Sashiko – I did it my way!

I have long admired Sashiko – I love the simplicity of the stitches to create what look like really complex designs and the indigo blue fabric is amazing against the white thread.

A recent Birthday saw this lovely book come my way so I had every excuse to give it a go!

Sashiko Sourcebook Review

This book is beautiful with a fascinating insight in to the history of this technique and the people who used it. The photos and projects are gorgoeus and make you want to delve right in.

I gathered some of the more basic tools and decided to give one of the patterns a go. I did treat myself to some Hiroshima Sashiko Needles to compare the difference against the clover ones and I’m glad I did. The Clover were too thick and clumsy so the Hiroshima were what I used to stitch my design.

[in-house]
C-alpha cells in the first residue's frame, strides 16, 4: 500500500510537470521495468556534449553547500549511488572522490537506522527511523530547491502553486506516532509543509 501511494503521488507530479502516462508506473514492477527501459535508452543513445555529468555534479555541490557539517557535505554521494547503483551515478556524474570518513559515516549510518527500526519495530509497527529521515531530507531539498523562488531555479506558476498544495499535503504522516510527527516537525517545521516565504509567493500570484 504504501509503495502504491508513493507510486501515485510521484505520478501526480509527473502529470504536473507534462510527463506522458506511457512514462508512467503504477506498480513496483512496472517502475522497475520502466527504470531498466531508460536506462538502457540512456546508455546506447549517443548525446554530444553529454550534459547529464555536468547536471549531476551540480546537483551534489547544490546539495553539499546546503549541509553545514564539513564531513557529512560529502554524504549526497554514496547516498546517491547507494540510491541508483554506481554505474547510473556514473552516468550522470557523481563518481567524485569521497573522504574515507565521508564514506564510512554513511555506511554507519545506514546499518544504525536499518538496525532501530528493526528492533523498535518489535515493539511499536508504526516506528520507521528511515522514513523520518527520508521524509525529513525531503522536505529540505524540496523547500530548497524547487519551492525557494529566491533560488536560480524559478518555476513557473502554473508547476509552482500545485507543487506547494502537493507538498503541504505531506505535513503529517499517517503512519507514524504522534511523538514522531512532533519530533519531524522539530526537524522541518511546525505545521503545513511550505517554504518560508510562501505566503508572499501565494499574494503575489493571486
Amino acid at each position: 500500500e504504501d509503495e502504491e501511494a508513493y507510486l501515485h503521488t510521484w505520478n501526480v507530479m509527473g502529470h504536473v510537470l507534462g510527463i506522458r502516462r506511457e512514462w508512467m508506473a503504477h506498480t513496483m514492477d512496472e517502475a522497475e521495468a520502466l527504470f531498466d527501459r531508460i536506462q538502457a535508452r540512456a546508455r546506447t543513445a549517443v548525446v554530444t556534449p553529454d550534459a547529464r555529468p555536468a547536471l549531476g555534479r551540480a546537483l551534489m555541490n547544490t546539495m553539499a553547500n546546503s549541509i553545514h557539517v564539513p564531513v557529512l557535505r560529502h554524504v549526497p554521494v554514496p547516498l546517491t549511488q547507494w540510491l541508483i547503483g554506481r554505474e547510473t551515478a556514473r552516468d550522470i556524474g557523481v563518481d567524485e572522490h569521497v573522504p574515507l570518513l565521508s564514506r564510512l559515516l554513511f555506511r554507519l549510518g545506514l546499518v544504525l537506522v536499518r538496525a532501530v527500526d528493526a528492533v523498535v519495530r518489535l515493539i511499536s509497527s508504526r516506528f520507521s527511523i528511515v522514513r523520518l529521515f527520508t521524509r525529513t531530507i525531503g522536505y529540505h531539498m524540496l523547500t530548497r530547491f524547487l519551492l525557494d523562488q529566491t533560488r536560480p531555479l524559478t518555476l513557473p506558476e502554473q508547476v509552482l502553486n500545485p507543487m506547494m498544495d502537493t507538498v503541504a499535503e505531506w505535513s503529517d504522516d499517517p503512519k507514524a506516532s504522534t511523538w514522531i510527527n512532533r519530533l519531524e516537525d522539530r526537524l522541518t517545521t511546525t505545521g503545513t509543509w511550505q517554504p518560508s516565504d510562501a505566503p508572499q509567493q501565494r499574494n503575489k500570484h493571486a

Sashiko thread is a special thread from Japan – this one is from Olympus and had a similar weight to #8 perle cotton. The 100% cotton is lovely and soft in texture and nothing like any of the other threads I use often.


Sashiko needles are really long in order for a few stitches to be taken through the fabric at once. The eyes are larger to accommodate the type of Sashiko thread you choose.

Sahiko Patterns each have a name and are symbolic. Running Stitch forms the design which are geometric repeats.

The choices in the book were endless (!) and a little overwhelming. Given the fact I was going to have to draw the design I decided to start with a fairly simple one and chose a traditional hemp leaf pattern.


The book is dedicated to the proper techniques used from transferring the pattern to the actual stitching. Since I was interested in doing this purely for enjoyment and not to be a slave to the technique, it was at this point I went off track!